The best way to do this is to organize an emergency family meeting (via telephone or video conference call, if need be) within 12-24 hours after a death. Whoever takes the lead in arranging the meeting should be prepared to also be selected the family’s spokesperson in dealing with the professionals who will be helping plan the funeral. But this person should not presume this selection in advance of the meeting. The most important item of business in this meeting would be to achieve a consensus about just who has the authority to speak for the family. In most cases, this authority need not necessarily be in writing, but, in the event a family has a history of litigiousness or even just a history of fairly routine strife, it might not be a bad idea to ask all present to sign a statement of some sort. A simple one or two sentence page will probably suffice in all but the most contentious of cases.
Establishing a Consensus:
Once a spokesperson has been selected, it then becomes his or her responsibility to be a democratic leader, taking all opinions and ideas into consideration before making any final decision. It is important for this leader to remember that his or her selection is not necessarily a license to plan things his way. Such an attitude could be detrimental to the long term healing of grief for many family members who have entrusted him or her to speak for them.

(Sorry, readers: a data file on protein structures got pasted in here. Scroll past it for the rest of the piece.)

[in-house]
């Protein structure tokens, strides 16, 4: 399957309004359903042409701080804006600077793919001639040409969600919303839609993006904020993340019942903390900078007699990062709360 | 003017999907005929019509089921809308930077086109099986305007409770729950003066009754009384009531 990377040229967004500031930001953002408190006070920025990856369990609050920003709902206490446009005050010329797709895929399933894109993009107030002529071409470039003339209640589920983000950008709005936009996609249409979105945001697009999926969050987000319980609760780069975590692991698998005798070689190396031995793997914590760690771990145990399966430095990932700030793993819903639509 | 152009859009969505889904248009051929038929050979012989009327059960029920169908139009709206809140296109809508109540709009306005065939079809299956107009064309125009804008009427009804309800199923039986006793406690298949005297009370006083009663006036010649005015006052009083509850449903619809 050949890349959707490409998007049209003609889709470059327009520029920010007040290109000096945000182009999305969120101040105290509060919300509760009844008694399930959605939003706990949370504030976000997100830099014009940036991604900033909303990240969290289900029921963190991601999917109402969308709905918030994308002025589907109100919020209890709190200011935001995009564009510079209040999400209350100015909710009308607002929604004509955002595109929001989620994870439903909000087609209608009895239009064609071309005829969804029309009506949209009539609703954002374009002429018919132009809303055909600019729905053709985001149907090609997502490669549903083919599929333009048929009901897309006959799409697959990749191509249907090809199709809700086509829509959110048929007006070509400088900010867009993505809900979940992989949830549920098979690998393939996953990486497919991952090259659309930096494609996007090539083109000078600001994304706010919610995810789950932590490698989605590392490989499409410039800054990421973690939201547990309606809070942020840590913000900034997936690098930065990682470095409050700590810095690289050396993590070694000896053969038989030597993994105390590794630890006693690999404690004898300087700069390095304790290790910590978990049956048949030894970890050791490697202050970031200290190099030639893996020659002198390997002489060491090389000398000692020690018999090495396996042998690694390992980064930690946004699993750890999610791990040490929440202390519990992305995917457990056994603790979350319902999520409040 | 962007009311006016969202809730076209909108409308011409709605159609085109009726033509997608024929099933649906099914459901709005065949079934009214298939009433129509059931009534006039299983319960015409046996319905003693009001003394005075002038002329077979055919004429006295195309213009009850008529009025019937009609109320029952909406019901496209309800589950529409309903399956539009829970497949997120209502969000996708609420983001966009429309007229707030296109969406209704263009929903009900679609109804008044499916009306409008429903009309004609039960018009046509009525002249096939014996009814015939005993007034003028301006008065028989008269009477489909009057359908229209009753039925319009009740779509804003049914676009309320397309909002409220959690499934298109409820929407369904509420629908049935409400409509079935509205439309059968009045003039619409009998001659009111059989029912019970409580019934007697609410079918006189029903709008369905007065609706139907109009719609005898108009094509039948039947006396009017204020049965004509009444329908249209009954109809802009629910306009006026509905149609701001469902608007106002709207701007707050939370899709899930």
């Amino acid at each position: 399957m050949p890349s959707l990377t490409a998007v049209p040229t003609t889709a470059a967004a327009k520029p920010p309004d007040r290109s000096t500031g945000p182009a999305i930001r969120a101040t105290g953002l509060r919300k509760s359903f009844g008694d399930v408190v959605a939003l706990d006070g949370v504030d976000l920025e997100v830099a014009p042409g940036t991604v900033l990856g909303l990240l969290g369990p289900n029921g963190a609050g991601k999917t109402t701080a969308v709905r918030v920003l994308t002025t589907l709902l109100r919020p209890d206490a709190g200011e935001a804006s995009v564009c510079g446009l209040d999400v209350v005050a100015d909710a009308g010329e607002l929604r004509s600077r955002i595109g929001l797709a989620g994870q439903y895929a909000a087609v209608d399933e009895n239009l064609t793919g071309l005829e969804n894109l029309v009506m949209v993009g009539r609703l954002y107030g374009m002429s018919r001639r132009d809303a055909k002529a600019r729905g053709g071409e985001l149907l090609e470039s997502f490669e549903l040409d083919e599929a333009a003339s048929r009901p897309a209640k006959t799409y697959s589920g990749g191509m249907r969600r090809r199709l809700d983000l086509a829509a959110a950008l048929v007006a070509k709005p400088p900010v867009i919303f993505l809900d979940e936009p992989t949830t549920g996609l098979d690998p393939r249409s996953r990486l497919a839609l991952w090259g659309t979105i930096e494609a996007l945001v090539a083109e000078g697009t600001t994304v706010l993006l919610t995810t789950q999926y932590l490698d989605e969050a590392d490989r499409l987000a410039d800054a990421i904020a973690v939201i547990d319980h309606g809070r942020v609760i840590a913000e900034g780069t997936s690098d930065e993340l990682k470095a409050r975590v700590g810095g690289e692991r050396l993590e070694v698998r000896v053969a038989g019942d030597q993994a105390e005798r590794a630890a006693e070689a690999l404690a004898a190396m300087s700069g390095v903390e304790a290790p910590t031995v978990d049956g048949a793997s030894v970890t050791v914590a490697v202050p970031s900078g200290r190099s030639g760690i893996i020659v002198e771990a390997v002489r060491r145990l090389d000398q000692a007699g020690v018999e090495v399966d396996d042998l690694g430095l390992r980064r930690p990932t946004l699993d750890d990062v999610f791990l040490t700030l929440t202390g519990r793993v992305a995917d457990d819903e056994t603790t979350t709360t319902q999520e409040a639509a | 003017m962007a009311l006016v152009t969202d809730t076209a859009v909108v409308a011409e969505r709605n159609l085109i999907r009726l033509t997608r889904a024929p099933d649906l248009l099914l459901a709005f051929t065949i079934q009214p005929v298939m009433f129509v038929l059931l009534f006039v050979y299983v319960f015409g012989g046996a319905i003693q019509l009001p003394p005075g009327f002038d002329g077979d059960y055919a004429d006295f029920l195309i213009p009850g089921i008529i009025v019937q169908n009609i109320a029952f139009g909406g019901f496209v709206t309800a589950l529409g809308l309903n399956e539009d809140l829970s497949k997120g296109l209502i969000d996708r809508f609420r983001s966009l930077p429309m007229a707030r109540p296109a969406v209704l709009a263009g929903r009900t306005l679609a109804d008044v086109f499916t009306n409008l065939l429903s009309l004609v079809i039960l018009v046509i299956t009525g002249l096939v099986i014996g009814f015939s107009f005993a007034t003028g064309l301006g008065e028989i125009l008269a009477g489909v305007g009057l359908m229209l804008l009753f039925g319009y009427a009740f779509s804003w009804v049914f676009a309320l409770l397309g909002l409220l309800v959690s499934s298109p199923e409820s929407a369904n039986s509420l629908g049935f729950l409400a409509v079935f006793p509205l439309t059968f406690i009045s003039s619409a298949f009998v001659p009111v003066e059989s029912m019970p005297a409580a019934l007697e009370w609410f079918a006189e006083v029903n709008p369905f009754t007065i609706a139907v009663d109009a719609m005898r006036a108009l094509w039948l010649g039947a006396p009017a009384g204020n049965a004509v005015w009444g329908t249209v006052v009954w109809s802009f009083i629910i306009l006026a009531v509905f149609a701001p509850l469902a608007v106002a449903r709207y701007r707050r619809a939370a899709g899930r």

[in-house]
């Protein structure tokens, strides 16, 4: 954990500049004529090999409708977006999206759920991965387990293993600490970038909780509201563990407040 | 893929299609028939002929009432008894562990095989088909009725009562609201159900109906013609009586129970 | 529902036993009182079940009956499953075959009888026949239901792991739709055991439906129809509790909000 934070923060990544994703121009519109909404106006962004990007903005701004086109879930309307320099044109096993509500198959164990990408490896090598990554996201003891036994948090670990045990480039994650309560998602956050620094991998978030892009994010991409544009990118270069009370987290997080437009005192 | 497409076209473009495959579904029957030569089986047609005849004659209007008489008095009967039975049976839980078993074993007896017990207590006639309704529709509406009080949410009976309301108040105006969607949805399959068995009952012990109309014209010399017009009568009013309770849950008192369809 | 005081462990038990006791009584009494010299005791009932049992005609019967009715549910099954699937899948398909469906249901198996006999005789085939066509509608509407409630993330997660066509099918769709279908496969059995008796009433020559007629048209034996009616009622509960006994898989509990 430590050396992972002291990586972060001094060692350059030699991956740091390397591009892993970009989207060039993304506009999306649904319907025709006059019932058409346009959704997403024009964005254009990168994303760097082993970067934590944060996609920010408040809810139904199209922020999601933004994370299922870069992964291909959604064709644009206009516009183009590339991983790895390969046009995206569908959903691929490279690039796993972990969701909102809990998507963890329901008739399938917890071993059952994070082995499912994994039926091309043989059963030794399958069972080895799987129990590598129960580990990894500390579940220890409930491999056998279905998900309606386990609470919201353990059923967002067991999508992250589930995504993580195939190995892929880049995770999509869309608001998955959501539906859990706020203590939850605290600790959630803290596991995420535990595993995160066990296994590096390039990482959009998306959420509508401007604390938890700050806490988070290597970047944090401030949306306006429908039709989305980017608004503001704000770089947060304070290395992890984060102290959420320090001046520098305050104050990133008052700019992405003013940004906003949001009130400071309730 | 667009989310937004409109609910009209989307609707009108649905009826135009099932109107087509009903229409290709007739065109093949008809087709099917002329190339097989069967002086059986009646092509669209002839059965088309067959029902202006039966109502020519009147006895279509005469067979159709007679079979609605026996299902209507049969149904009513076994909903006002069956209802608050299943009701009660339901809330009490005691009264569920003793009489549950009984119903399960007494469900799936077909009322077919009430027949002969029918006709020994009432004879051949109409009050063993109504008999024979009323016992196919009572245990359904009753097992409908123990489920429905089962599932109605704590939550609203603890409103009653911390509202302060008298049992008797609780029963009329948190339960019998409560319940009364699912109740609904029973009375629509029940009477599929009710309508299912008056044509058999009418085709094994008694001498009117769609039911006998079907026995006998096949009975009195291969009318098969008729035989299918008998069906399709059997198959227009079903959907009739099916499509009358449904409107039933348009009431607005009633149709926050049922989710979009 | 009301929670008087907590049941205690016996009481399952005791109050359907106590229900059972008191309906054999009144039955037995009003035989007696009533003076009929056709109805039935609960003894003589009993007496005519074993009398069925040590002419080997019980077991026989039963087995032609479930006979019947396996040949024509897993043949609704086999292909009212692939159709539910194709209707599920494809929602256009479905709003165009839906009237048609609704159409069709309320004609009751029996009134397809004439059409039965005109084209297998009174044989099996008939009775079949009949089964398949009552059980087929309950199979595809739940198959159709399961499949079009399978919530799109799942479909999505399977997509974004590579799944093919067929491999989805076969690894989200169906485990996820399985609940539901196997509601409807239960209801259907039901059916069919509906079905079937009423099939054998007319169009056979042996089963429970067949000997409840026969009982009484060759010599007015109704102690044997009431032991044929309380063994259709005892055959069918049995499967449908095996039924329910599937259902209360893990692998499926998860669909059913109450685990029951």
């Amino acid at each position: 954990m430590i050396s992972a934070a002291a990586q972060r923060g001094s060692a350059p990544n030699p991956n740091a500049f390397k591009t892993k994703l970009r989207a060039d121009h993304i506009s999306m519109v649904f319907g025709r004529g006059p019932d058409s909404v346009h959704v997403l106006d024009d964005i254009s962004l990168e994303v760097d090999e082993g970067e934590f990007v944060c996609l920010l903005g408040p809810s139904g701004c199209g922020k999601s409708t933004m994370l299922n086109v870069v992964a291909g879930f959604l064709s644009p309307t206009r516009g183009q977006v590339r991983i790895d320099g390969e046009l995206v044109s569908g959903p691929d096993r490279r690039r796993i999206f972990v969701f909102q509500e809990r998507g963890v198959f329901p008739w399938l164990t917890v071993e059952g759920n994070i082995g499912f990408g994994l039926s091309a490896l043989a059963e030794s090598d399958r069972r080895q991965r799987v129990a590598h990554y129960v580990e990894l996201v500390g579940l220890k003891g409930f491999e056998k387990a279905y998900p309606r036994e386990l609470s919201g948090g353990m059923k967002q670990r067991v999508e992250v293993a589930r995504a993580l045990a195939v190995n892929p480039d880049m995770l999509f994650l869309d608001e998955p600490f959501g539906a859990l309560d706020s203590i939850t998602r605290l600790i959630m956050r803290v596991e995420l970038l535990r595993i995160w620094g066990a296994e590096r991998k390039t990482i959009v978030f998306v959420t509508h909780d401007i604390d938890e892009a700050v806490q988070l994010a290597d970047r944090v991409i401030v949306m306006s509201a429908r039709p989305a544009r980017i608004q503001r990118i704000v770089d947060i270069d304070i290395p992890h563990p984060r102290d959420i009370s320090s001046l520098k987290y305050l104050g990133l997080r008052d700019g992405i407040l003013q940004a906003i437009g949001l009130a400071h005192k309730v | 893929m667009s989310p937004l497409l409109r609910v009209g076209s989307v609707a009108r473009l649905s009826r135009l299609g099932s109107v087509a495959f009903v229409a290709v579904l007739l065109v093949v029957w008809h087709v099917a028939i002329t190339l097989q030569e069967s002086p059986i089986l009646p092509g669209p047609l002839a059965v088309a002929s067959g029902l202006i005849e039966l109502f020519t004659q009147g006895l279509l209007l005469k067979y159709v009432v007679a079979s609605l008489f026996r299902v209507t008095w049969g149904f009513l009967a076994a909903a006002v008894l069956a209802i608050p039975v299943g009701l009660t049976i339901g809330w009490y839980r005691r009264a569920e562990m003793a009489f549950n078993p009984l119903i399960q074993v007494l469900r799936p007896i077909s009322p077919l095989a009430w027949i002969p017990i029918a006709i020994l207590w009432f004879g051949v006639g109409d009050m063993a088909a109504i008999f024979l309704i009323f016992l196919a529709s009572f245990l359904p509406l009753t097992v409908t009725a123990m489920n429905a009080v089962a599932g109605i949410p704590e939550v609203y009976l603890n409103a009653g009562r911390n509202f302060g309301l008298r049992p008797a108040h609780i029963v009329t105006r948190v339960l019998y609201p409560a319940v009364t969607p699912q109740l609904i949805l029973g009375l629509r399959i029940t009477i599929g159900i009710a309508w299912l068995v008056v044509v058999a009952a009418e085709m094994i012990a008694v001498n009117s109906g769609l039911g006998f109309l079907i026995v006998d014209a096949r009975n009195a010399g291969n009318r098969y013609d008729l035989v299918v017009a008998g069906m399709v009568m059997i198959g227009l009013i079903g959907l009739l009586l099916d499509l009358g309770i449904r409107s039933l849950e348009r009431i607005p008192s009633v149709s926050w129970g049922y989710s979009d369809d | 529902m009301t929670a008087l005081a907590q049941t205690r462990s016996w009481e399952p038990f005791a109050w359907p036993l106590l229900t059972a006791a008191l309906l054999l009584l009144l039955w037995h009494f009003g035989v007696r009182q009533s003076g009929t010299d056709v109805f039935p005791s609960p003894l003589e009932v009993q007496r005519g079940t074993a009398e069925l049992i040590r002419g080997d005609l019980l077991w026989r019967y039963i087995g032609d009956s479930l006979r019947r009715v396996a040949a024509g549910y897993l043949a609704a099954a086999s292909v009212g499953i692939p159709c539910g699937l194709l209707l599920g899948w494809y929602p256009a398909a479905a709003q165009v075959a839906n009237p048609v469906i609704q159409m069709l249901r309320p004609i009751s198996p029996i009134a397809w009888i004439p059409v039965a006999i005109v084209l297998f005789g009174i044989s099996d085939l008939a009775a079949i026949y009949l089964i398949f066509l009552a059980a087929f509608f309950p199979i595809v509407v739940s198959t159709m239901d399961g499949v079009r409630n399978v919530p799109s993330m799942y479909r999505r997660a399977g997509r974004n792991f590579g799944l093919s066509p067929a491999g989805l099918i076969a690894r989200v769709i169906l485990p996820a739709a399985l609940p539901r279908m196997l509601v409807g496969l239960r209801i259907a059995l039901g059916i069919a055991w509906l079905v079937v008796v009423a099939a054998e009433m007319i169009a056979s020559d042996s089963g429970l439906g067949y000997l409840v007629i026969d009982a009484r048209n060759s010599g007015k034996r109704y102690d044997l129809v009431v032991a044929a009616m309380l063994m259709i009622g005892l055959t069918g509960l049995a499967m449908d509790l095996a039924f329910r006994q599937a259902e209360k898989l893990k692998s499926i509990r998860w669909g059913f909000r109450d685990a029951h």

Consensus must always be the goal.
What to do in the event of Major Disagreements:
In the event of major disagreements over how to make funeral decisions for a loved one, the leader who has been selected as spokesperson for the family should consider adopting a humble spirit for the sake of harmony and consensus. That’s what any good leader would do, in fact.
A case in point:
One woman in Texas was selected as the family spokesperson after the death of her husband who had left conflicting instructions regarding his choice of burial versus cremation. Being a frugal woman, the wife’s first inclination was to simply have her husband quickly cremated and ask various family members to scatter portions of them over various parts of the United States in the coming months. This had been the wish of her recently departed brother-in-law, and her husband had always seemed glad for the opportunity to participate in that type of memorial. And besides, this decision was going to save thousands of dollars off the cost of her husband’s memorial service, a ceremony that, it was clear, she would be paying for almost entirely.
When the woman mentioned these plans to family members, she immediately began to sense that several were uncomfortable with it. For emotional reasons, these family members gradually expressed to her over the next day or so that they preferred to have their beloved relative buried in a traditional grave marked with a headstone that they could come and visit many times over the course of the rest of their lives.
The woman knew that honoring these desires would add thousands of dollars to her expenses, and it went against her spirit of economy and frugality.
But she conceded anyway.
Allowing this emotional blessing to her fellow family members who loved her husband as much as she did was simply the right thing to do, she decided.
Consensus, in the end, was worth much more than frugality. And that is often the case, families find, when they get down to the business of making funeral decisions.